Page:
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Much is heard these days about “threat hunting” and it seems this term can have various definitions in the world of cybersecurity today. At a high level, the term “threat hunting” refers to the activity of proactively searching through your environment to uncover potential threats that may compromise – or may have already compromised – your defenses.  

In a couple of recent examples, many impacted by the SolarWinds attack and recent Microsoft Exchange vulnerability would have otherwise been thought to be secure. In fact, their systems might have been secured perfectly in every way possible, and they could still have fallen victim to these threats, because simply running an automatic update or using an Exchange server isn’t always enough. Threat hunting works to actively examine your environment to locate systems and devices that have been compromised – potentially those with no obvious reason for a compromise – while looking for malware and other issues with the systems.

Threat hunting is increasingly important because cybersecurity threats are on the rise. Cisco’s Talos team observed a 15 percent rise in pandemic themed email phishing scams in the first two months of 2020 at the beginning of the pandemic and lockdown. Similarly, the Cisco Umbrella DNS platform reported that the percentage of domains blocked as malicious often crossed 50 percent of those being tracked, sometimes peaking as high as 75 percent. No wonder the 2021 Cisco Security Outcomes Study reports that “accurate threat detection” is among the top five success factors for creating a strong security culture.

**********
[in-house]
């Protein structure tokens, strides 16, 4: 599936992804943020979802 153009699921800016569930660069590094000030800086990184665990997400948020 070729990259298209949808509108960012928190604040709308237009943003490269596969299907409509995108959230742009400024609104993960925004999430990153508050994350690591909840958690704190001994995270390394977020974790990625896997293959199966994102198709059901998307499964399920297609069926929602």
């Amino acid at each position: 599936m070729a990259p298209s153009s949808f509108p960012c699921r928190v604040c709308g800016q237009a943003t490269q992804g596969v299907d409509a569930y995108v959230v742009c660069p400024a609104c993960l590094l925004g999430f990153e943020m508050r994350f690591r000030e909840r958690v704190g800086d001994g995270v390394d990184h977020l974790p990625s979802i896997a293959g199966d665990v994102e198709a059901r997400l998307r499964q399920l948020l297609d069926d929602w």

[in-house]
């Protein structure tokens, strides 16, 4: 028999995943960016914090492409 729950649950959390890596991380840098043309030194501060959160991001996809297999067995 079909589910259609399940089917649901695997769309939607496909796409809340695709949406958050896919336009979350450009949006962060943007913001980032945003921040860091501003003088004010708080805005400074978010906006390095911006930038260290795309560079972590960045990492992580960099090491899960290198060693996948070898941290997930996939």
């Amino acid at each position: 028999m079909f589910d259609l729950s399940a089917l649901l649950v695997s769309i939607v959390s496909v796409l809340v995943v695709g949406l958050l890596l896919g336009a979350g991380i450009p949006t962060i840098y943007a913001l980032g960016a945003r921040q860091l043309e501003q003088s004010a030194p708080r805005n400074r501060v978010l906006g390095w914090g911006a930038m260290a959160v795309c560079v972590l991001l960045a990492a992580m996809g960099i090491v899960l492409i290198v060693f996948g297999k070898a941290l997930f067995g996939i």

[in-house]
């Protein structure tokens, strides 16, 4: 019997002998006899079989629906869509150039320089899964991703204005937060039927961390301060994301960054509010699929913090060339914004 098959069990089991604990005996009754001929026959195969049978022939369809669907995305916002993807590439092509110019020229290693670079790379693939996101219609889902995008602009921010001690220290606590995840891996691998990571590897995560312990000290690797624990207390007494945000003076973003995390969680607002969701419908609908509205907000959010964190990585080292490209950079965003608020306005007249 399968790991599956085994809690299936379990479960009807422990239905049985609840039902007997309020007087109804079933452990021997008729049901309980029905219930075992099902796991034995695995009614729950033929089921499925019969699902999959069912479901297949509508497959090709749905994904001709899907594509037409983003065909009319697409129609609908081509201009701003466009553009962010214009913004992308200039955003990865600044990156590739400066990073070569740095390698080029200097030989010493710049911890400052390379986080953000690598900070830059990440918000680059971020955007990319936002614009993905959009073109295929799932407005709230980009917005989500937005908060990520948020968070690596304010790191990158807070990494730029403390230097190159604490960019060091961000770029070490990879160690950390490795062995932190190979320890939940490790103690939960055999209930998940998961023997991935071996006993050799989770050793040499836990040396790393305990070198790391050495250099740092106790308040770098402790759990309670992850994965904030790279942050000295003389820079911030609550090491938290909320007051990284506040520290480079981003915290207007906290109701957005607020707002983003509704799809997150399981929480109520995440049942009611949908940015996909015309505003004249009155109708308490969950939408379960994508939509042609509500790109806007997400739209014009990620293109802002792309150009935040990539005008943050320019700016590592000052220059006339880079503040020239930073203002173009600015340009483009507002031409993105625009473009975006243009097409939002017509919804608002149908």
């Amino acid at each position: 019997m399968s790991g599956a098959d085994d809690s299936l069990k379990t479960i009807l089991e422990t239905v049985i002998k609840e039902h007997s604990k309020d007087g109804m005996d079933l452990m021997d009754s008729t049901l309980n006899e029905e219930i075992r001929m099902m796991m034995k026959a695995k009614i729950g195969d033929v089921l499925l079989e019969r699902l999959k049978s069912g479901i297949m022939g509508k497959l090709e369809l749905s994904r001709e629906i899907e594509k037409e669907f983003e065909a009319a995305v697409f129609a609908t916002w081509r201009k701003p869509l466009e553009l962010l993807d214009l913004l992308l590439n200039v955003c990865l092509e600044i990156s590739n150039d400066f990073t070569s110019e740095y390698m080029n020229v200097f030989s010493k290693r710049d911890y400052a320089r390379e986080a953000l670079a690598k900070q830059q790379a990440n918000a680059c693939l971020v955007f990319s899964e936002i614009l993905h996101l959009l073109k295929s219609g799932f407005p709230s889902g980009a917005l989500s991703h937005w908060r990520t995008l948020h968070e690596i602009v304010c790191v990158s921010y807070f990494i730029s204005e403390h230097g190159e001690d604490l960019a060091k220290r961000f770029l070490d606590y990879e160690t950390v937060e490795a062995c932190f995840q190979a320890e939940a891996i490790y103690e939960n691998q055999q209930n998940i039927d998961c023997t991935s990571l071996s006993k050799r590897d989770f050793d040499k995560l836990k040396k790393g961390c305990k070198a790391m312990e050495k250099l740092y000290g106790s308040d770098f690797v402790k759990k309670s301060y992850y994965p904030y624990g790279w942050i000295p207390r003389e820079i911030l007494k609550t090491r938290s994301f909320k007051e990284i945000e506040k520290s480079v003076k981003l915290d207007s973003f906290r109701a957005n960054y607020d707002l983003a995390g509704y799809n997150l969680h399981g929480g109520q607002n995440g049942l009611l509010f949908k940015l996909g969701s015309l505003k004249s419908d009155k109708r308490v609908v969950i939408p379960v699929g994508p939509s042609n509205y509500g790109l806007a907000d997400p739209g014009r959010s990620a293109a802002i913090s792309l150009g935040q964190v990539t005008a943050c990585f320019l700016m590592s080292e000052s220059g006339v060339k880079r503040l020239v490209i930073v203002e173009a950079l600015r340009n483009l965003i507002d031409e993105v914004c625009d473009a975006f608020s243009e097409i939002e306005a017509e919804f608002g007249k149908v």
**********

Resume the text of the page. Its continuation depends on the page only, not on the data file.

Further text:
And size doesn’t matter – many organizations may think they are not attractive targets for cybersecurity thieves to bother with, however this is simply not true.  While many large organizations in the public eye have been aggressively targeted by cybercriminals; however, all sizes, all industries across the board have fallen prey to ransomware and other malware threats.  The best thing you can do to protect your business from a security standpoint is to first take security seriously no matter what size or industry your business is in. Building your defenses is an ongoing journey.  As you begin that journey, some initial actions you can take include:

  • Develop an effective, ongoing Threat Intelligence and Incident Response Playbook so you have a solid foundation in place to identify, respond to and weed out threats – and adjust as needed. This will provide you with the appropriate steps to follow when incidents occur and keep stress levels in check.
  • Communicate the plan to your team (and potentially, LOB leaders) and assign responsibilities or key tasks so they understand the process and the role they play in it.
  • Make it a routine practice to run scenarios with your team to ensure everyone’s on the same page and can respond appropriately. Adjust workflows and build upon the plan where needed. 
  • Keep in mind that vulnerabilities will occur, and there’s no perfect plan. But stay consistent in your approach and you’ll be better prepared if and when incidents happen.

Want a deeper dive?  Check out the Simply Secure: Threat Hunting podcast to hear host Ron Temske and Craig Williams, Director of Talos Outreach at Cisco delve into best practices for incorporating threat hunting into your organization.

Ron Temske is VP, Cybersecurity Network & Workplace Solutions at Logicalis and host of the Simply Secure Podcast